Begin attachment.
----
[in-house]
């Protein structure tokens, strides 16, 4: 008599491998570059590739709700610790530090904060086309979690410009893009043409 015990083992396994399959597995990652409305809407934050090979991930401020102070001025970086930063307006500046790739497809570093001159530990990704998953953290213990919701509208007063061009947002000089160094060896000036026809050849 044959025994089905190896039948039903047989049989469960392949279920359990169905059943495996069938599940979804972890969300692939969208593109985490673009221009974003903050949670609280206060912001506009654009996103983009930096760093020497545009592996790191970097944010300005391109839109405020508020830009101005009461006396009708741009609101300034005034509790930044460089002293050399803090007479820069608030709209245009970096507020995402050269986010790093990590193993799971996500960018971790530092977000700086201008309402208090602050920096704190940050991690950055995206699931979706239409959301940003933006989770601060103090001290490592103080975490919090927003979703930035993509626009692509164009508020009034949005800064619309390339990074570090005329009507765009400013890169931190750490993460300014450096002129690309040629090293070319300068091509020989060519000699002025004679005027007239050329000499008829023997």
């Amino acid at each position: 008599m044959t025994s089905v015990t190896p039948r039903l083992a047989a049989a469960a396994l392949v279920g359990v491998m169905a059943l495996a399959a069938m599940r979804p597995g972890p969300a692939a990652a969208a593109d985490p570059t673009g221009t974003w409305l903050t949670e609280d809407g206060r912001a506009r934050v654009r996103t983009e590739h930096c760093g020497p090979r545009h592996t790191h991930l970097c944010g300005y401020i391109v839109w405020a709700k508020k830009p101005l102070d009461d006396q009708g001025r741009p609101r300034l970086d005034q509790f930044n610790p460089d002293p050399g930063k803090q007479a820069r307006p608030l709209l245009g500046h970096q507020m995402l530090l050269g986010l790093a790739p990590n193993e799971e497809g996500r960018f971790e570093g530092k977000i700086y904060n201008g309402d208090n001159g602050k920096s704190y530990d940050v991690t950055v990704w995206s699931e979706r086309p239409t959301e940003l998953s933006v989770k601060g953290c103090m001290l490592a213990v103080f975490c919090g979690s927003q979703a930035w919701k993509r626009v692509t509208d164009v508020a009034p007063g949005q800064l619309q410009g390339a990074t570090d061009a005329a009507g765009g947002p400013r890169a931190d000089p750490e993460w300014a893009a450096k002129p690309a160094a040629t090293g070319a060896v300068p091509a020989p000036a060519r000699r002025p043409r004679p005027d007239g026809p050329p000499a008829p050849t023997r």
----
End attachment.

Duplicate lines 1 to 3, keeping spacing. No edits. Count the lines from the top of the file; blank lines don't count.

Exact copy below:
[in-house]
């Protein structure tokens, strides 16, 4: 008599491998570059590739709700610790530090904060086309979690410009893009043409 015990083992396994399959597995990652409305809407934050090979991930401020102070001025970086930063307006500046790739497809570093001159530990990704998953953290213990919701509208007063061009947002000089160094060896000036026809050849 044959025994089905190896039948039903047989049989469960392949279920359990169905059943495996069938599940979804972890969300692939969208593109985490673009221009974003903050949670609280206060912001506009654009996103983009930096760093020497545009592996790191970097944010300005391109839109405020508020830009101005009461006396009708741009609101300034005034509790930044460089002293050399803090007479820069608030709209245009970096507020995402050269986010790093990590193993799971996500960018971790530092977000700086201008309402208090602050920096704190940050991690950055995206699931979706239409959301940003933006989770601060103090001290490592103080975490919090927003979703930035993509626009692509164009508020009034949005800064619309390339990074570090005329009507765009400013890169931190750490993460300014450096002129690309040629090293070319300068091509020989060519000699002025004679005027007239050329000499008829023997």
């Amino acid at each position: 008599m044959t025994s089905v015990t190896p039948r039903l083992a047989a049989a469960a396994l392949v279920g359990v491998m169905a059943l495996a399959a069938m599940r979804p597995g972890p969300a692939a990652a969208a593109d985490p570059t673009g221009t974003w409305l903050t949670e609280d809407g206060r912001a506009r934050v654009r996103t983009e590739h930096c760093g020497p090979r545009h592996t790191h991930l970097c944010g300005y401020i391109v839109w405020a709700k508020k830009p101005l102070d009461d006396q009708g001025r741009p609101r300034l970086d005034q509790f930044n610790p460089d002293p050399g930063k803090q007479a820069r307006p608030l709209l245009g500046h970096q507020m995402l530090l050269g986010l790093a790739p990590n193993e799971e497809g996500r960018f971790e570093g530092k977000i700086y904060n201008g309402d208090n001159g602050k920096s704190y530990d940050v991690t950055v990704w995206s699931e979706r086309p239409t959301e940003l998953s933006v989770k601060g953290c103090m001290l490592a213990v103080f975490c919090g979690s927003q979703a930035w919701k993509r626009v692509t509208d164009v508020a009034p007063g949005q800064l619309q410009g390339a990074t570090d061009a005329a009507g765009g947002p400013r890169a931190d000089p750490e993460w300014a893009a450096k002129p690309a160094a040629t090293g070319a060896v300068p091509a020989p000036a060519r000699r002025p043409r004679p005027d007239g026809p050329p000499a008829p050849t023997r």